Every year my family and I do the American Foundation for the Prevention of Suicide (AFSP) “Out of the Darkness” walk in October. All donations go towards research and education programs to prevent suicide and save lives, because suicide is more prevalent than you think. Suicide claims more than 38,000 lives each year in the United States alone, with someone dying by suicide every 13.7 minutes. A suicide attempt is made every minute of every day, resulting in nearly one million attempts made annually.

I hope the death of Robin Williams has just one silver lining: awareness. If you see someone struggling, be empathetic. Don’t judge. Take the time out of your busy day to reach out and listen. It only takes a few minutes or hours, but may make a difference. I know there’s nothing I could have done to save my uncle, but I take comfort in the fact I was there for him every time he called me that fall and winter. I cheerfully told him all about the events going on in my life and tried to make jokes and make him feel like his “real” self again. I am sure I wasn’t completely successful every time, but I know in my heart that he knew I loved him and that I was trying to make a difference. Let’s all take care of each other. Life is too short to do anything else.

If you or someone you know needs help, visit our suicide prevention resources page.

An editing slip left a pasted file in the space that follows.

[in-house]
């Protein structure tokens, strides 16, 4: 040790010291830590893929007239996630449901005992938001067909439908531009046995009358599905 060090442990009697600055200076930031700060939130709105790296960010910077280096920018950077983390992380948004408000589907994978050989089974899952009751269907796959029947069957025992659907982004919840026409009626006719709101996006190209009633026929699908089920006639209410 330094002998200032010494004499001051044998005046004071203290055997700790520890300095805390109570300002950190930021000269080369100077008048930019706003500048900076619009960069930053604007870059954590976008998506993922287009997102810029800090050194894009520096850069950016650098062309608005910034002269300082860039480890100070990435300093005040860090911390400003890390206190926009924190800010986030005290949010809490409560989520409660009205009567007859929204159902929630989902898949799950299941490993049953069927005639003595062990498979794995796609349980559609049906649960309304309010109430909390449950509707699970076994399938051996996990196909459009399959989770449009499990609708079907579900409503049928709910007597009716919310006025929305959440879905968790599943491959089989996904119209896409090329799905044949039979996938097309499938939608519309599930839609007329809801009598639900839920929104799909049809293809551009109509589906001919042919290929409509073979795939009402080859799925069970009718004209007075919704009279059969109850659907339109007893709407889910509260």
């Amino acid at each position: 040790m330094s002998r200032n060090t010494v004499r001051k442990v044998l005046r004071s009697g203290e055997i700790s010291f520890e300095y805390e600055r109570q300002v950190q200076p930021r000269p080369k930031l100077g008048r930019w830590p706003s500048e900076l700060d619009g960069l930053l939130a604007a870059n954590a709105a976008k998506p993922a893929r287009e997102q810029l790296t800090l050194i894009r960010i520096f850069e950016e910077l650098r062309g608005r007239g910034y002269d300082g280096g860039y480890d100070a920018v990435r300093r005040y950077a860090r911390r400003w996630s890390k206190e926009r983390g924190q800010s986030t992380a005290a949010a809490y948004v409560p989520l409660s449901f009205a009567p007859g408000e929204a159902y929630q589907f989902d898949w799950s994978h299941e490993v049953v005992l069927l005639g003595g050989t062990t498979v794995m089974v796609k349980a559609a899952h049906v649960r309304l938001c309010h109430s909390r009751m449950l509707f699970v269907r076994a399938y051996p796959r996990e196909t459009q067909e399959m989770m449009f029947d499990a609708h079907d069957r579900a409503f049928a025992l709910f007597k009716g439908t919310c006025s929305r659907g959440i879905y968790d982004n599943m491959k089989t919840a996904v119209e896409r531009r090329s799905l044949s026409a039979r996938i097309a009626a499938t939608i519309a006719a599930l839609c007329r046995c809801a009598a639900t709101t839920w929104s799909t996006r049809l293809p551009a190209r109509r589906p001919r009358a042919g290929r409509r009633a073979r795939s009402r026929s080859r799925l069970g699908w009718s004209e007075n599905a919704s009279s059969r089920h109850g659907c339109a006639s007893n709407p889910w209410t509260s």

If you need support right now, call the National Suicide Prevention Lifeline at 1-800-273-8255 or text “START” to 741-741.

We want to hear your story. Become a Mighty contributor here.

Photos via contributor.

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When Your Brain Automatically Jumps to Suicide as the 'Answer'

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Editor’s note: If you experience suicidal thoughts, the following post could be potentially triggering. You can contact the Crisis Text Line by texting “START” to 741-741.

What goes through your mind when something bad happens? You probably take some time to think about the event, the argument, whatever it was, right? Then you move on with your life, and if I was to take a guess, I’d probably say within a few hours, you’ve forgotten all about it.

That’s if your brain works in the way it “should.”

My brain doesn’t work like that.

Following an argument, I can invariably be found crying hysterically. If you could hear my internal narrative, you’d hear me telling myself why it’s not worth killing myself over the angry words exchanged. That no, I can’t leave a note asking someone else to take over my website for me so the damage of my death is minimized.

You see, my brain has a nasty habit of overriding logic. Where your brain huffs and moves on, my brain says there’s no way to move on. That this argument is the final straw, that I’m trapped in this endless circle of arguments, of losing friends, of always having to answer to somebody other than myself.

Logic says this isn’t the case. Logic says that yes, these arguments are a frequent occurrence, however, life extends far beyond this. Life consists of more than just angry words exchanged under the stresses and pressures that come with being a human being in this world. Life consists of travel, of connection, of carving out a space for myself in this world rather than letting somebody carve away at me so that I’ll fit nicely into whichever box is most convenient for them.